Plot: What’s it about?
Roger (Jon Heder) always seems to end up on the losing end of things, in romance, in confrontations, and at work. He gets pushed around by his coworkers, bullied by the owners of the cars he tickets, and even though his dream girl is within reach, he can never make his move. The object of his affection is Amanda (Jacinda Barrett), a gorgeous Australian woman who happens to live in his building, in the same apartment as the abrasive Becky (Sarah Silverman). Roger tries to be a good guy, but even his little brother from the Big Brothers, Big Sisters program wants to ditch him. After seeing him fail so many times, his friend Ian (David Cross) gives him a phone number and tells him the answers to his problems await. As it turns out, the phone number is to register for a secret class, taught by Dr. P (Billy Bob Thornton). Dr. P teaches his students how to stop being pushovers and become lions, with a curriculum that endorses lying, cheating, and whatever else needs to be done. Roger is hesitant at first, but soon starts to master the classes and soon, even gets a date with Amanda. But when Dr. P decides to test his mettle by going after Amanda himself, can Roger use what he has learned to win Amanda for himself?
This is yet another remake, but at least in this case, the original wasn’t a high profile picture. I’ve seen the 1960 version School for Scoundrels and while it is very British in design, it is still quite a humorous movie. I expected this new version to be another low brow, dumb comedy, since that is the recent trend in comedies. As it turns out, School for Scoundrels isn’t low brow in the gross out sense, but it is still a lackluster picture. I don’t think this is a terrible movie, but it isn’t a good one and despite a talented cast, the movie just isn’t that humorous. Billy Bob Thornton is usually great, but he comes off as tepid here, as if he isn’t interested in the material, while Jon Heder is miscast beyond belief. He fits the role of hapless loser to perfection, but the transition of the character is totally lost on him, a poor casting decision. And since he has the main role, he drags down the entire movie, although Ben Stiller’s small role is almost as hard to watch. A few moments stand out as decent and a few laughs can be had, but School for Scoundrels fails on most every level. I have no idea what this unrated version adds in, as there is no nudity or extreme violence, but fans of the movie might appreciate whatever is new. I hoped for the best with School for Scoundrels, but I was disappointed all around, leaving me unable to recommend this release.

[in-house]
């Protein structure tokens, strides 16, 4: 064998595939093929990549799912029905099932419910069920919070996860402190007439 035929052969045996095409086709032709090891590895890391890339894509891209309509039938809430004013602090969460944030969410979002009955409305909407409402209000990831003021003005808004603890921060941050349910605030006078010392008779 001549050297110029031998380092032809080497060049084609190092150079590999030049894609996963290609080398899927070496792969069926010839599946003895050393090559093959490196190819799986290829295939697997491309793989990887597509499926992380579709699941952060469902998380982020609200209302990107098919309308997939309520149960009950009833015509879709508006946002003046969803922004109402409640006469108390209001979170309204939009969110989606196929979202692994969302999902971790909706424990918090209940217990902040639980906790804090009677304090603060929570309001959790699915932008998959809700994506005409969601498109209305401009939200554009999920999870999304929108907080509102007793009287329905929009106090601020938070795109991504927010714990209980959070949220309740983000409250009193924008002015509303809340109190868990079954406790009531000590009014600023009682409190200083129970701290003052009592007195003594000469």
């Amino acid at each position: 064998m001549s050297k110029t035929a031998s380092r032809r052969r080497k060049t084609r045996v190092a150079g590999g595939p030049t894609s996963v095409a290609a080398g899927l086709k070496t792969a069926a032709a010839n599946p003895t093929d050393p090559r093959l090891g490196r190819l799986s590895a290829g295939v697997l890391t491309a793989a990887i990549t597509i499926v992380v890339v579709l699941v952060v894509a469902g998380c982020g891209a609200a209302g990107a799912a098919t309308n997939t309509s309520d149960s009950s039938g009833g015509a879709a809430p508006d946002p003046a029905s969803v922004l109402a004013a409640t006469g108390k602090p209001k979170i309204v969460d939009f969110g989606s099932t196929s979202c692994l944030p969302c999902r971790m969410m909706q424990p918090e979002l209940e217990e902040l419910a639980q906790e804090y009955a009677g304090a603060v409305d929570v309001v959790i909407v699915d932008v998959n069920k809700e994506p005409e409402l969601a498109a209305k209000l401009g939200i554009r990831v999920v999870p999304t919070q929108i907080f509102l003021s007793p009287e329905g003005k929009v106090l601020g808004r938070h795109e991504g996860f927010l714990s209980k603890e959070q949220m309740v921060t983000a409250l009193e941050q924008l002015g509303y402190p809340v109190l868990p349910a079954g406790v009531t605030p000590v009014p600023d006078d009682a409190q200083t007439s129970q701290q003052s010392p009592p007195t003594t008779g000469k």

Video: How does it look?
School for Scoundrels is presented in 2.35:1 anamorphic widescreen. In truth, I found minimal flaws here and while not as sharp as I would like, the image isn’t too soft. The colors look bold and vivid at all times, with no errors at all and flesh tones look good also, always natural in scope. I found the contrast to be as impressive, with razor sharp black levels and no visible detail loss at all. The print shows some very small defects, but nothing to be concerned about, not by any means. This isn’t quite a perfect visual treatment, but it is darn close and I think all viewers will be thrilled with the overall presentation.
Audio: How does it sound?
This is your basic comedy mix, driven by dialogue with a little power here and there to spice things up. The music sounds superb, with dynamic presence and excellent range, really adding life to the mix. I was pleased to hear some additional surround use also, for various subtle sound effects at times, which enhance the atmosphere more than a little, to be sure. No issues on the dialogue side, as vocals are clean and clear from start to finish. This disc also includes subtitles in English and Spanish.
Supplements: What are the extras?
An audio commentary is up first, as director Todd Phillips and writer Scot Armstrong discuss the production. This is a simple session, one that is more about stories about the cast than technical insights. But hey, the movie is shallow, so I guess technical data wouldn’t have been of much use in this case. In any event, if you liked the movie, then you’ll probably like listening to these two over praise this clunker. This disc also includes an alternate end sequence, a special unrated behind the scenes piece, a reel of outtakes, and the film’s theatrical trailer.